The DNA damage response (DDR) ensures genomic stability and survival under genotoxic stress conditions. One of the DDR effector pathways is homologous recombination, a DNA repair option that addresses DNA double-stranded breaks and other complex DNA damage such as interstrand crosslinks. Induction of such types of DNA damage constitutes the functional principle of a large number of cancer treatment modalities, highlighting the importance to understand the underlying biological processes. A long-term goal is to identify the mechanism of recombinational DNA repair and how they are regulated by the DDR. Specifically, we focus on the mechanism and regulation of the assembly of the Rad51-ssDNA filament, a key intermediate in recombinational repair. Another goal is to identify negative and positive control mechanisms that govern DDR signaling and how they affect cell cycle phase-specific regulation. Defects in the DDR and recombinational repair predispose individuals to cancer, providing significant impetus to understand the basic biological mechanisms involved.
The Specific Aims are: (1) Determine the mechanisms of Rad51-ssDNA filament assembly. The presynaptic Rad51-ssDNA filament exists in a meta-stable balance between its assembly and disassembly. We will test mechanistic models, how the Rad51 paralogs Rad55-Rad57 antagonize the anti-recombination function of Srs2. (2) Regulation of Rad51-ssDNA filament assembly by post-translational modification. Genetic experiments are leading biochemical approaches to examine the effect of post-translational modifications of Rad55-Rad57, Srs2 and PCNA on Rad51-ssDNA filament assembly/disassembly. Genetic and biochemical approaches will identify modification-specific interaction partners of Rad55-Rad57. (3) Determine mechanisms of the G1 DNA damage response. The G1-S border is a major regulatory transition in the mammalian DNA damage response but understudied in yeast. We will identify mechanisms in G1 checkpoint control involving negative control on Mec1 kinase in haploid and diploid yeast cells. (4) Determine the mechanism of positive feedback regulation of Mec1 kinase. While the initial activation of Mec1 kinase is understood to some detail, the mechanisms involved in the maintenance of its activated state remain unclear. We will combine biochemical and genetic approaches to determine the mechanism of positive feedback regulation on Mec1 kinase.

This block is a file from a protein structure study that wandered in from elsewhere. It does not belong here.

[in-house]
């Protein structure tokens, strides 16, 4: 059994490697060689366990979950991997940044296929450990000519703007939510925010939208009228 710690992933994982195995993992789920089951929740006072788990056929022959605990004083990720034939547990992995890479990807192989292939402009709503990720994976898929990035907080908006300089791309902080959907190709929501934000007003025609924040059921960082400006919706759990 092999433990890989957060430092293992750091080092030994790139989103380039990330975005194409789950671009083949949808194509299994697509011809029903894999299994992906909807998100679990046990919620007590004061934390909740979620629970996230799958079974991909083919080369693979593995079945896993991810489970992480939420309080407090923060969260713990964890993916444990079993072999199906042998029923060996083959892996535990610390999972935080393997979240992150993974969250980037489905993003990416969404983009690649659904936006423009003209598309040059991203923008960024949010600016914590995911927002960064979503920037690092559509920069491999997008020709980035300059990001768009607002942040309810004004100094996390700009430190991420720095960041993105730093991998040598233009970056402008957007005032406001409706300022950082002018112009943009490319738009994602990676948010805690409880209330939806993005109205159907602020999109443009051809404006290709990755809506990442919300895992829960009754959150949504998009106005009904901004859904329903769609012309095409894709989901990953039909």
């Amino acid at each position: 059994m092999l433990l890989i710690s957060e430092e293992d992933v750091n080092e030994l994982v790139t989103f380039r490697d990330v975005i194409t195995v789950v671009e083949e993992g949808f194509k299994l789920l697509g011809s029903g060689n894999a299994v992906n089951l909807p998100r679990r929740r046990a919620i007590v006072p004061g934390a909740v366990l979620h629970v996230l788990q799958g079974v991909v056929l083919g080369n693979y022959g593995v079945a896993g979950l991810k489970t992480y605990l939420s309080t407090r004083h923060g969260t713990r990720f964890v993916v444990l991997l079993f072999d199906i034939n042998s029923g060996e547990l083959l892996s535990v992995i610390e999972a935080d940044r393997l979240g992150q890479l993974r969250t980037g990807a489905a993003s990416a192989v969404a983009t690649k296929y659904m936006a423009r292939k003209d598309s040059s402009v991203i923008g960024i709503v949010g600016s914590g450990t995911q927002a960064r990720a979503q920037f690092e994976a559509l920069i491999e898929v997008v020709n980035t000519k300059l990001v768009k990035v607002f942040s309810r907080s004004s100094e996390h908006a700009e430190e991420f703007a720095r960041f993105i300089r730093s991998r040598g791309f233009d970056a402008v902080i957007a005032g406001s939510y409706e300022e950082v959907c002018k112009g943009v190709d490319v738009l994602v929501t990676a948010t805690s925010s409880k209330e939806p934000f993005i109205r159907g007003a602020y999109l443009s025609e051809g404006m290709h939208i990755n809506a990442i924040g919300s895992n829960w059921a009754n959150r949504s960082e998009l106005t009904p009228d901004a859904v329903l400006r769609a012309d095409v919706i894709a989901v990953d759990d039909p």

Public Health Relevance

The DNA damage response maintains genomic stability and ensures survival by coordinating key effector pathways such as homologous recombination, a major DNA repair pathway for DNA double-stranded breaks and other types of complex DNA damage. Such DNA lesions are induced by ionizing radiation and other modalities in cancer treatment. The work in this proposal will lead to an improved mechanistic understanding of the DNA damage response and homologous recombination, which is fundamental in using biological approaches to improve the efficacy and reduce the side-effects of DNA damage-based anti-tumor therapy.

Agency
National Institute of Health (NIH)
Institute
National Cancer Institute (NCI)
Type
Research Project (R01)
Project #
5R01CA092276-11
Application #
8288361
Study Section
Cancer Etiology Study Section (CE)
Program Officer
Pelroy, Richard
Project Start
2001-07-01
Project End
2015-06-30
Budget Start
2012-07-01
Budget End
2013-06-30
Support Year
11
Fiscal Year
2012
Total Cost
$268,082
Indirect Cost
$86,905
Name
University of California Davis
Department
Microbiology/Immun/Virology
Type
Schools of Medicine
DUNS #
047120084
City
Davis
State
CA
Country
United States
Zip Code
95618
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Janke, Ryan; Herzberg, Kristina; Rolfsmeier, Michael et al. (2010) A truncated DNA-damage-signaling response is activated after DSB formation in the G1 phase of Saccharomyces cerevisiae. Nucleic Acids Res 38:2302-13

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